Welcome to hell this Halloween, in Singapore’s ‘Hell Museum’

  • Young Post writer Doris Wai has recently visited the Hell Museum in Singapore
  • The 10 Courts of Hell attraction in the museum explains in details the punishment in the afterlife for those sent there
Doris Wai |

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The Hell Museum in Singapore is not for the faint of heart. Photo: Doris Wai

For Halloween this year, hell is open to anyone who dares to visit.

To see firsthand what it might be like to be in hell, I visited the 10 Courts of Hell attraction in Singapore’s Hell Museum, located in the popular Haw Par Villa.

The 10 Courts of Hell attraction explains in detail the punishments in the afterlife for those who were sent there.

Haw Par Villa’s entrance. The park reopened on July 1, after a nine-month closure for upgrading works. Photo: Doris Wai

I remembered visiting the place many years ago when I was a high school student, and it scared the living daylights out of me. But now that I am an adult, surely I would be immune to the horror, right?

With the beckoning bright-red sign at the entrance and the ticketing booth with the words “Tickets to Hell”, there was no question about where I was heading with my guide for the day.

As I stepped into the museum, I was immediately drawn to the optical illusion “heaven and hell” wall by the entrance, which only serves to remind me I was about to embark on a journey down the otherworldly realm.

The optical “heaven and hell” wall where visitors step into the otherworldly realms of Heaven and Hell. Photo: Journeys Pte Ltd

Divided into two main sections, the first part of the museum was surprisingly way less creepy than I had imagined. Rather, I was fascinated by the various interpretations of death and dying across religions.

And while my guide explained the origins of Catholicism, I couldn’t help but wonder how two cultures which couldn’t be more different had such striking similarities when it comes to honoring the deceased. I inspected the offerings decorating an altar for the Day of the Dead, and those laid out on an altar used during the Chinese Hungry Ghost Festival.

Just as I was about to take a closer look at some prayers and verses printed on the gallery’s wall, we were ushered to the second part of the museum – the sculpture garden.

Entrance of the 10 Courts of Hell. Guarding the entrance are Ox Head and Horse Face, who are responsible for escorting souls through the 10 courts for punishments to be meted out. Photo: Doris Wai

And it was right then when I gulped as I stared at the miniature bloodied heads sticking out from a brown stony surface, which looked right back in my face. This was it. We were approaching the 10 Courts of Hell.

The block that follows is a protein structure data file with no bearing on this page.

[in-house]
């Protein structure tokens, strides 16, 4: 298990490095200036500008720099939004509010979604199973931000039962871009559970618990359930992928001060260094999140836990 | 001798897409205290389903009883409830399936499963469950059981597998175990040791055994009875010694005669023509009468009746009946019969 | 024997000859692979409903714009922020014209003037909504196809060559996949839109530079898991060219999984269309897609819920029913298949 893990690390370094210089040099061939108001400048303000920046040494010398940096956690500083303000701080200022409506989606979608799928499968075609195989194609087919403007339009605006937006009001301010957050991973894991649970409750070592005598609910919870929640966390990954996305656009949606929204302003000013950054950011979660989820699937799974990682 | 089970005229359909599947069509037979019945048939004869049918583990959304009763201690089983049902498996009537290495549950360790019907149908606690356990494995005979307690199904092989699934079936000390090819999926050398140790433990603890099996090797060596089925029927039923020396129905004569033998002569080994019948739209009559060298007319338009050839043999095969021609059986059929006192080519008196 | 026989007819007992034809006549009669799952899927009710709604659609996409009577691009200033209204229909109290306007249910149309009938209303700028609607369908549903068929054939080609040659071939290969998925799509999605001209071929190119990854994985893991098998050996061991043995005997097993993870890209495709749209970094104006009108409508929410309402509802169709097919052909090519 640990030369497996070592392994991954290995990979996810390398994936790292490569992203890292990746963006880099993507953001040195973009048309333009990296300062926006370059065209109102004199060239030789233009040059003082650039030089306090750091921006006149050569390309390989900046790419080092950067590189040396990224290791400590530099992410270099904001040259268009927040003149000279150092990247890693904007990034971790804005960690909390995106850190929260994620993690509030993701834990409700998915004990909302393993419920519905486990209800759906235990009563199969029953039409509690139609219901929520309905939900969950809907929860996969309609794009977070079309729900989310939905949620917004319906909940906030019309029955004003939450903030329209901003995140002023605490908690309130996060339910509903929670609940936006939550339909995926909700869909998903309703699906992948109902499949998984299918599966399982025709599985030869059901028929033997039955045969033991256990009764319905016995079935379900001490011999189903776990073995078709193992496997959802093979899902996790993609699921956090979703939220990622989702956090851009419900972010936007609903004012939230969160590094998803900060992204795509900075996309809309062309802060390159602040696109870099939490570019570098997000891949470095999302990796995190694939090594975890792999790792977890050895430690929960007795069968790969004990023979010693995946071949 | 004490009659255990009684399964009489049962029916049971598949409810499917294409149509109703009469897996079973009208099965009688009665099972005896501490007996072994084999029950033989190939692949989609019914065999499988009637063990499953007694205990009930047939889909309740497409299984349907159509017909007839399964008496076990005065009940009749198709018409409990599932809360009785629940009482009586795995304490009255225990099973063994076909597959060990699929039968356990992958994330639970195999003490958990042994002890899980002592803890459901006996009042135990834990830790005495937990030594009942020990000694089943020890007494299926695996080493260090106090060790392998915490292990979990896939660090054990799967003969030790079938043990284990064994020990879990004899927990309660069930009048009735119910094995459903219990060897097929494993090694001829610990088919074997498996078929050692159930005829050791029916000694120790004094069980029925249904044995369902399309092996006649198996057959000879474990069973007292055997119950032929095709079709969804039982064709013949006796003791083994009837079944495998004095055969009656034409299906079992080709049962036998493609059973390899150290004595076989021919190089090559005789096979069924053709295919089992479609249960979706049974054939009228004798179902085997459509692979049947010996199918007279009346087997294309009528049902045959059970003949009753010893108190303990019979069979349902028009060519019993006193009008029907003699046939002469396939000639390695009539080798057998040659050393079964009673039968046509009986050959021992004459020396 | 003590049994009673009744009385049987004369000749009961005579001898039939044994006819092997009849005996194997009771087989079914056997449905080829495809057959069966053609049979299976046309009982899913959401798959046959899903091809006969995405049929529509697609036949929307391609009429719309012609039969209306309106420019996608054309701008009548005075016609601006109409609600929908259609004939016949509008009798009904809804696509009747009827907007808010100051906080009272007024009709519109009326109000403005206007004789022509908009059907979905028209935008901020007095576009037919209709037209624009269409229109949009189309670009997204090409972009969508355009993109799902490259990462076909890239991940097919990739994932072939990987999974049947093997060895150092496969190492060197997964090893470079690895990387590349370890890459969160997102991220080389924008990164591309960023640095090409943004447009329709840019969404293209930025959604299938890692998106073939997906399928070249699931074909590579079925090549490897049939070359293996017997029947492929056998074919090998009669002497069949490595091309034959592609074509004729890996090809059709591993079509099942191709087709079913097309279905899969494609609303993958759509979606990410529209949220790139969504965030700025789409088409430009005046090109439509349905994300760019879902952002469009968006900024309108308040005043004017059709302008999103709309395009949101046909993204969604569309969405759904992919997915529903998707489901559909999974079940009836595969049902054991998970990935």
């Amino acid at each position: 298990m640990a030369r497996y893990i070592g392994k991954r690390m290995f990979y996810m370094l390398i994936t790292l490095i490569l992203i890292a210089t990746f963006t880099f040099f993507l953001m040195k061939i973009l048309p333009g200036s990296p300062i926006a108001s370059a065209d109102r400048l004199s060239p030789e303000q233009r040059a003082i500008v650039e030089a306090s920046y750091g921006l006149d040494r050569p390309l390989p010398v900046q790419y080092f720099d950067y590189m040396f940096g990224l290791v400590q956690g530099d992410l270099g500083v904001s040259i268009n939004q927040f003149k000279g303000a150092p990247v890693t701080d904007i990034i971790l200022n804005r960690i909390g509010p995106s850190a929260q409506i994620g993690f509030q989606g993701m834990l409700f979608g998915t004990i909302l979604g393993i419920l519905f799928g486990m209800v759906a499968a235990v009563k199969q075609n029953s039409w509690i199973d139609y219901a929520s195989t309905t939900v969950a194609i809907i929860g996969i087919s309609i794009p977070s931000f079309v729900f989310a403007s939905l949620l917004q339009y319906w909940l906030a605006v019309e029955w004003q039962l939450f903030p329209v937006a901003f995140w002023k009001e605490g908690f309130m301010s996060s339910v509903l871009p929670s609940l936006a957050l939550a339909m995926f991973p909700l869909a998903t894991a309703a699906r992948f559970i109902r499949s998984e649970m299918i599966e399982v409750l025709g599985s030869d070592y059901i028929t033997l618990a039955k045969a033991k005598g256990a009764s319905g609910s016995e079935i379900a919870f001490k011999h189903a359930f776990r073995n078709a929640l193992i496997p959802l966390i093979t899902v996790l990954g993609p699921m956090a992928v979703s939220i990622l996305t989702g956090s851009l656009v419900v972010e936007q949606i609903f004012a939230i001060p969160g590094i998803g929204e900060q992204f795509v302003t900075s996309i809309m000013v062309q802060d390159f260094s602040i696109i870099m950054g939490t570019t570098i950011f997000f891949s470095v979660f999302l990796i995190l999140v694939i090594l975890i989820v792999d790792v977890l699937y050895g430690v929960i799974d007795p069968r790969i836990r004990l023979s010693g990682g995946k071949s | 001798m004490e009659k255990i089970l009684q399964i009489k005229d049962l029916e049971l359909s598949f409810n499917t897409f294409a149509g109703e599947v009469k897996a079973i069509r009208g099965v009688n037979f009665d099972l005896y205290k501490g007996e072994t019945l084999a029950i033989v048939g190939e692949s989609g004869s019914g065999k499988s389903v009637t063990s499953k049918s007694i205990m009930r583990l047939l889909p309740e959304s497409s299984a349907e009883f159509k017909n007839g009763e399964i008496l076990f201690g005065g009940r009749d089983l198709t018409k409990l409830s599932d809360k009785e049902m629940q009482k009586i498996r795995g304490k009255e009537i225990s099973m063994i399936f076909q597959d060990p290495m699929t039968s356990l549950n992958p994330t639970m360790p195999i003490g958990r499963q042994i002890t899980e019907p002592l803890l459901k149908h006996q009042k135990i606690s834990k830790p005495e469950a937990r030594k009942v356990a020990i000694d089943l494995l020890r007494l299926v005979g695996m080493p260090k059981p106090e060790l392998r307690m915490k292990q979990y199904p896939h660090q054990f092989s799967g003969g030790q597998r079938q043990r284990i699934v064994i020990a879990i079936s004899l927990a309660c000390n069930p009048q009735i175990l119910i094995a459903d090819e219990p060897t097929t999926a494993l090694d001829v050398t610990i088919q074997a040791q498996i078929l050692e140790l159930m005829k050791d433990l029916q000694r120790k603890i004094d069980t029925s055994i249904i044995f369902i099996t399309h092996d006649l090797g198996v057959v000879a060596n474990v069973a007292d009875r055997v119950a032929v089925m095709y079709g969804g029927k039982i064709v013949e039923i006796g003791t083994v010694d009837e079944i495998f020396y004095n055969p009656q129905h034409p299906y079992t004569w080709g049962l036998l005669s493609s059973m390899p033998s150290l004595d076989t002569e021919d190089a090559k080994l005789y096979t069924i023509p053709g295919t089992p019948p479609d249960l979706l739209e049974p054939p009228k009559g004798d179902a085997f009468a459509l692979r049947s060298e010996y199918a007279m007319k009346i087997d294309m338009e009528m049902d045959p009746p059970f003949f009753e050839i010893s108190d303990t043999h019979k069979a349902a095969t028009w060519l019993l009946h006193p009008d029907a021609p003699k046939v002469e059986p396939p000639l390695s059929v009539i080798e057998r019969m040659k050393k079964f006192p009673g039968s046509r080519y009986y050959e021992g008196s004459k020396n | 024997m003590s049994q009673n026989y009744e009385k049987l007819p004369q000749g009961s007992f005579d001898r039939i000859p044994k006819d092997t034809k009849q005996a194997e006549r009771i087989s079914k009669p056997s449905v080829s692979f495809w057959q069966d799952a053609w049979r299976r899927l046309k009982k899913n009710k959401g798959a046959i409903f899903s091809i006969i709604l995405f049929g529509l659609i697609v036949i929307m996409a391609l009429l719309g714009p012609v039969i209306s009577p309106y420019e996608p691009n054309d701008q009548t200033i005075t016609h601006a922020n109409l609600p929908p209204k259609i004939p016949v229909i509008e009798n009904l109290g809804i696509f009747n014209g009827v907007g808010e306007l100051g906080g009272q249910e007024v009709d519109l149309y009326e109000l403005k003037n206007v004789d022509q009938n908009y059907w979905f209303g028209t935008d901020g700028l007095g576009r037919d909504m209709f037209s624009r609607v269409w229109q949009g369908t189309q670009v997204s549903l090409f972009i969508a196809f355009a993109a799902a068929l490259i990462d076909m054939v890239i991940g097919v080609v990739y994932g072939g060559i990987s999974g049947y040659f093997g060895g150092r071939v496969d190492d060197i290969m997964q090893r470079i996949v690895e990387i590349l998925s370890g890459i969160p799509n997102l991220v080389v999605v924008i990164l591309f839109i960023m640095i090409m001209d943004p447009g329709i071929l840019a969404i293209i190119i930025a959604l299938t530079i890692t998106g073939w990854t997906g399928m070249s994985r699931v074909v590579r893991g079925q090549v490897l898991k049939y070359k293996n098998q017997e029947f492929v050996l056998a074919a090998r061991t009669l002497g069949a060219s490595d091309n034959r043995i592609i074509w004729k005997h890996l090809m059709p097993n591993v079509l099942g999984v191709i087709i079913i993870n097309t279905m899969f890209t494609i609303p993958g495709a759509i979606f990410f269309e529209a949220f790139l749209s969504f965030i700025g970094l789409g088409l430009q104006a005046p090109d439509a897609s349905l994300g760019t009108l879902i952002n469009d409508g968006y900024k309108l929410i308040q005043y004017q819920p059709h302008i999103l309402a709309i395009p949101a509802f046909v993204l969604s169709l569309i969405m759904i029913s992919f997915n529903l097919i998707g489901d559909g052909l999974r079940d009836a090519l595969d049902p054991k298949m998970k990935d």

After a brief introduction to the guardians of the Netherworld, we were led into the ominous-looking “tunnel”, and greeted by a scene of a soul kneeling in front of King Qinguang, who rules over the first court of hell.

Here in the first court, King Qinguang is deciding the fate of a recently deceased soul. Photo: Doris Wai

In here, King Qinguang conducts a trial for each dead person. He judges them by how they have behaved when they were alive. We were told those who accumulated enough good deeds could escape the remaining nine courts, and cross the golden and silver bridges instead.

And as I was fervently summing up my life (and having a déjà vu moment of myself doing the exact same thing the last time I was here) to figure whether I still have a chance of crossing either bridge, we were brought to the other nine courts, where brutal sentences were meted out to various punishments.

Those who have done enough good deeds may cross these bridges to become deities or be reborn as humans blessed with good lives. Photo: Doris Wai

These included being grounded by a large stone for not obeying one’s older siblings and lacking filial piety, and to having one’s body sawn in half for wasting food.

While each torturous punishment was every bit as disturbing as I had remembered, I also have a newfound appreciation for these exhibits. Their purpose is not to scare unsuspecting visitors out of their wits. Rather, these gory depictions have prompted me to think about how I ought to live a less wasteful lifestyle (no more throwing out of those leftovers in the fridge) and be more considerate of others – lest I receive the stone treatment.

The words “The sea of bitterness has no bounds, turn your head to see the shore.” etched on a stone leading to the 10 Courts of Hell. It reminds visitors that it’s never too late to repent. Photo: Doris Wai

And strangely enough, I found myself wanting to see more of the dreadful underworld when the tour ended.

Be it whether I’ve really gotten braver over the years, one thing’s for sure: the trip to the Hell’s Museum has changed my perception of life, death, and the afterlife.

The museum is open to the public Tuesdays to Sundays from 10am to 6pm. Bookings have to be made in advance.

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